Northern Flicker - Colaptes auratus
The northern flicker is a large brown woodpecker. It has a white tail with black bars and a black tip, a light brown to off-white breast with black to brown spots, and a black "bib" on its upper chest. The male has a black or red "mustache" that runs from his bill down to his cheek.
The flicker is found in much of North America from the tree line in Canada and Alaska south to Nicaragua. Flickers in Alaska and Canada are migratory.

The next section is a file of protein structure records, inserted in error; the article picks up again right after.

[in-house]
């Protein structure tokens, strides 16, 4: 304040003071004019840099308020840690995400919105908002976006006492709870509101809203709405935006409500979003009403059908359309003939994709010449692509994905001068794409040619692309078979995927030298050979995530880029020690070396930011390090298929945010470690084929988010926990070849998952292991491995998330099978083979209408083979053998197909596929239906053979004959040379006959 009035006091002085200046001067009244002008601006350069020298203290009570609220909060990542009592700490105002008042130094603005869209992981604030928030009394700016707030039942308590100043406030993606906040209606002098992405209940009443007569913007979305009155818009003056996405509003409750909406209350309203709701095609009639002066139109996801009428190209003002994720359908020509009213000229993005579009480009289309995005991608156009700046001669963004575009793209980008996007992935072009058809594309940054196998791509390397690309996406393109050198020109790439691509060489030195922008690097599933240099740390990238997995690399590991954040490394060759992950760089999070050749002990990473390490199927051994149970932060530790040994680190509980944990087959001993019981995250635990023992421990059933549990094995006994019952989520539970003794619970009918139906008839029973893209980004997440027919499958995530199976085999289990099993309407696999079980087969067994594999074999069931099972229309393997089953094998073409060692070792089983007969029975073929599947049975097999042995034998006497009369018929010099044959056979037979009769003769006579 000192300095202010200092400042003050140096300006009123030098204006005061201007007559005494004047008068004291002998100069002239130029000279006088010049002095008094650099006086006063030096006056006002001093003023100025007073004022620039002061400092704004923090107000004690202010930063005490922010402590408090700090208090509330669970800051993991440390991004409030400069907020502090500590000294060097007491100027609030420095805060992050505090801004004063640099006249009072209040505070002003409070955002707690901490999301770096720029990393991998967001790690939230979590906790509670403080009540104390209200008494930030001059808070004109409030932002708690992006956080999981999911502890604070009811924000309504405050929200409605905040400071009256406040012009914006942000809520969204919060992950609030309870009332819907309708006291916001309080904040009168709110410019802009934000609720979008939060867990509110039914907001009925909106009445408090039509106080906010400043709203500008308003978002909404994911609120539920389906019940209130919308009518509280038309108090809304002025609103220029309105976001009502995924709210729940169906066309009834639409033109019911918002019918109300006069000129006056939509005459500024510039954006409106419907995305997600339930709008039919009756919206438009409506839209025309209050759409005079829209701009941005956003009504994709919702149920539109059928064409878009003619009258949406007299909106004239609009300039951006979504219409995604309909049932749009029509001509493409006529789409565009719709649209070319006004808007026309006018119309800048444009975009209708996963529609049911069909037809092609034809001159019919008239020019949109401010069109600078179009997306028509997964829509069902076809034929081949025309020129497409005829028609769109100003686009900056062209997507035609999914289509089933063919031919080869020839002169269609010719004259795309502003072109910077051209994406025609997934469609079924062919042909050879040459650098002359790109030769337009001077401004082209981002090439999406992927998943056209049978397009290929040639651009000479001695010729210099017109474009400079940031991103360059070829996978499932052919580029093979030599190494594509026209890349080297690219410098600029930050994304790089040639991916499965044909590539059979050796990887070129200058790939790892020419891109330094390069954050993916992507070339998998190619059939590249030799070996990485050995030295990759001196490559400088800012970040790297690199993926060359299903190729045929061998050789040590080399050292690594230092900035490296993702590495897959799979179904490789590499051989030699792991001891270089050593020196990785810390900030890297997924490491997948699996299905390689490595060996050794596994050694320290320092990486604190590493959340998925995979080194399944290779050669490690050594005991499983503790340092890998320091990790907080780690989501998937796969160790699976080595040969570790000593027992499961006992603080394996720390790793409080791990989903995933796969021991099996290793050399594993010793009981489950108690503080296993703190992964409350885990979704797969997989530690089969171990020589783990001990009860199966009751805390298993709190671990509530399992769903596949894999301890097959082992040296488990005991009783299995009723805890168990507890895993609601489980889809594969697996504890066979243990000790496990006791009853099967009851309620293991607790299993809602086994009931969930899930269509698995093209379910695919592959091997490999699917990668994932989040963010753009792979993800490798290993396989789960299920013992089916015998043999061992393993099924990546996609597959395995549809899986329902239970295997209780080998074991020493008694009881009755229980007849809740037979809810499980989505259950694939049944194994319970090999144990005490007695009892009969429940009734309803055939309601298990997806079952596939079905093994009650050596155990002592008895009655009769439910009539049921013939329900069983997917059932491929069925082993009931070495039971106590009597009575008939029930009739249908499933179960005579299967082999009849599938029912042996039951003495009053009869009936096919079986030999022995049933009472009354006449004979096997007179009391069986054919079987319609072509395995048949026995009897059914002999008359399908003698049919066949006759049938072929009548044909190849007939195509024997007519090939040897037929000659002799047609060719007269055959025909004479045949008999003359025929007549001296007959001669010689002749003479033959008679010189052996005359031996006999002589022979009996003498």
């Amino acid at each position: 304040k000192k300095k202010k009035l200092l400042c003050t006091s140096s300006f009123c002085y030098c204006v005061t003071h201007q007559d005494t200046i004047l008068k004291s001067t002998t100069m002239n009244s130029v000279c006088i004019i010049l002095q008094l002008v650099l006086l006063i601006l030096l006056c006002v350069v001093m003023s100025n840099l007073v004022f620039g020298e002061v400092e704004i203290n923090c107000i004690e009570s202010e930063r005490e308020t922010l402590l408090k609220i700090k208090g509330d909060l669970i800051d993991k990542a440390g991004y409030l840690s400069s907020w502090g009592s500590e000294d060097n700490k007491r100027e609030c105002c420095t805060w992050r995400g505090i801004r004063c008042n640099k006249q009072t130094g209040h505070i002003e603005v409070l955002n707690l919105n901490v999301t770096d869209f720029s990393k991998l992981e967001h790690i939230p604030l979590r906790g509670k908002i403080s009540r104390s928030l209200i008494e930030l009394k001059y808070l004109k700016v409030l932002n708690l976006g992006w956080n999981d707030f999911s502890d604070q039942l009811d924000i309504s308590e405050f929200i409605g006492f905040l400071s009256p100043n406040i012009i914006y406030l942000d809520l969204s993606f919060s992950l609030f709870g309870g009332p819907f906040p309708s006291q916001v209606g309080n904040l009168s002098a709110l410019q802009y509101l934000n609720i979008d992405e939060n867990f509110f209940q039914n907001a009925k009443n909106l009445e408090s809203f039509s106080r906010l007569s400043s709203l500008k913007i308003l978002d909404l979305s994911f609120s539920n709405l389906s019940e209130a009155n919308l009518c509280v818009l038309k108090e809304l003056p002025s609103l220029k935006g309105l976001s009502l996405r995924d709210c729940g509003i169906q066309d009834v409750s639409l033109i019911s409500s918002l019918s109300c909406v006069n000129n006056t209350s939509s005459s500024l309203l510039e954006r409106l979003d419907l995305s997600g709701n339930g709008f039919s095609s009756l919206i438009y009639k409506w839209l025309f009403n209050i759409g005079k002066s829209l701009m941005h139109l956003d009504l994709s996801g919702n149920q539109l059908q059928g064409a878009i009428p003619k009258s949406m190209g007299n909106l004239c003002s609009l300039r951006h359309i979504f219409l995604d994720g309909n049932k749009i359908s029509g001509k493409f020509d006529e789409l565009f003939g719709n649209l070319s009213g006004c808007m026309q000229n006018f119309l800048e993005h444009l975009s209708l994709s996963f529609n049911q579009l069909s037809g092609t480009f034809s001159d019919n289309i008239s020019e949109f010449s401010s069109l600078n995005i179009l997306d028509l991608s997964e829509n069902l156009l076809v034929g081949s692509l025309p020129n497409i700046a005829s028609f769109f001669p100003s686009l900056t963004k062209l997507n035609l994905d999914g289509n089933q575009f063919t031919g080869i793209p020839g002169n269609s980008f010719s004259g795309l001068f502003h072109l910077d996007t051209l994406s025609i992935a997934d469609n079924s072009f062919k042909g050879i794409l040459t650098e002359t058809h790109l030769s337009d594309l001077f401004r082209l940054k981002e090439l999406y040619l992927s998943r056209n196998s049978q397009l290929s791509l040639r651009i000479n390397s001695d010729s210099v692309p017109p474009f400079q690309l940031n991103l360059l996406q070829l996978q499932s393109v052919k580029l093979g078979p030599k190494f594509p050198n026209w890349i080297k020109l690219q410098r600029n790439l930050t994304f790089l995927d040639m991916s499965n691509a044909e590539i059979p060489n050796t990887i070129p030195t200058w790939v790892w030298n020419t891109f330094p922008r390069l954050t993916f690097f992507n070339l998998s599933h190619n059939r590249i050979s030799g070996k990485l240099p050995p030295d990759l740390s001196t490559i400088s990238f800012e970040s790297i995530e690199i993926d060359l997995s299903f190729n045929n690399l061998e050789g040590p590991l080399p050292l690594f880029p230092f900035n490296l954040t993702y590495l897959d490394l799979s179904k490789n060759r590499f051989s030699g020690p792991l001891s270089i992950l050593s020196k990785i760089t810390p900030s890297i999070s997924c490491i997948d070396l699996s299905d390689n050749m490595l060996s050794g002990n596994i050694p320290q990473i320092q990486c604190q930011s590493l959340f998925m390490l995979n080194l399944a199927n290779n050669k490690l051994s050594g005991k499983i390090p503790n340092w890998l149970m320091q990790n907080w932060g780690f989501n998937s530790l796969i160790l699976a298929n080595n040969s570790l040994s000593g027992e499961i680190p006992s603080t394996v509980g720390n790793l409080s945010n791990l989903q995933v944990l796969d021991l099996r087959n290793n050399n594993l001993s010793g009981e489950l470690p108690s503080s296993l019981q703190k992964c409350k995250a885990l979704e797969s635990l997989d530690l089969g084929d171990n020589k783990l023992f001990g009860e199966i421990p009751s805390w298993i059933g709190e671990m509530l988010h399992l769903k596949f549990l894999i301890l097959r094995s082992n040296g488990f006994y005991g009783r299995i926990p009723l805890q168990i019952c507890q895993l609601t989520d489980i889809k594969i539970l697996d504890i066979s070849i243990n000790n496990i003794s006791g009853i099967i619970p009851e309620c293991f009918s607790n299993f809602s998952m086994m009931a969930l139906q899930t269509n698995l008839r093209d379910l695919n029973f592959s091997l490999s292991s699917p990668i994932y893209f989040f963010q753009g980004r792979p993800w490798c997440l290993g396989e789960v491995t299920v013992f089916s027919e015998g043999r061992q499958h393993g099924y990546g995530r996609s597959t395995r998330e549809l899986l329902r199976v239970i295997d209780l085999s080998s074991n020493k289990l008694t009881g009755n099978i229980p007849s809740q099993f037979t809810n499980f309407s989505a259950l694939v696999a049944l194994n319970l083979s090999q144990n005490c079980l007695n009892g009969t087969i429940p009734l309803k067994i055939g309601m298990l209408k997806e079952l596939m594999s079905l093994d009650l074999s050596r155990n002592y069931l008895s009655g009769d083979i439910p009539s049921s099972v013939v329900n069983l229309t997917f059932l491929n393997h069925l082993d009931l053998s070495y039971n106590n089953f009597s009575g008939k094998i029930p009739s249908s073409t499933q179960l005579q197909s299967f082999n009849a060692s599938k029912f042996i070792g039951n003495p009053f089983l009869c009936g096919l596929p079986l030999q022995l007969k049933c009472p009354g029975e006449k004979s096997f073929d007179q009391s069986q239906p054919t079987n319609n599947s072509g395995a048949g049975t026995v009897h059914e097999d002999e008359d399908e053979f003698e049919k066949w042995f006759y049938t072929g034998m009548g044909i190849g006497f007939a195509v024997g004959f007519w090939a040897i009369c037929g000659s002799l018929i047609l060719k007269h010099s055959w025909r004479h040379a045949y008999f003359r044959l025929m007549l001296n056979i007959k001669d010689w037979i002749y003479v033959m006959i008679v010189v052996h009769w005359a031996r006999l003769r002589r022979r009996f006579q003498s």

The flicker's diet is mostly insects, including ants. They also eat termites, beetles, caterpillars, fruits, and berries. They sometimes eat seeds and nuts.
They build their nests in holes in trees, telephone poles, or birdhouses. Gilded flickers may build their nests in cactuses. The female usually lays 6-8 eggs. Both the male and female incubate the eggs for 11-16 days. Both parents feed the fledglings regurgitated food.
The flicker is the only woodpecker in North America that commonly finds food on the ground. It often forages for ants and beetle larvae on the ground. It sometimes perches on tree limbs to eat berries.
Audio Credit: xeno-canto.org Paul Jaszczak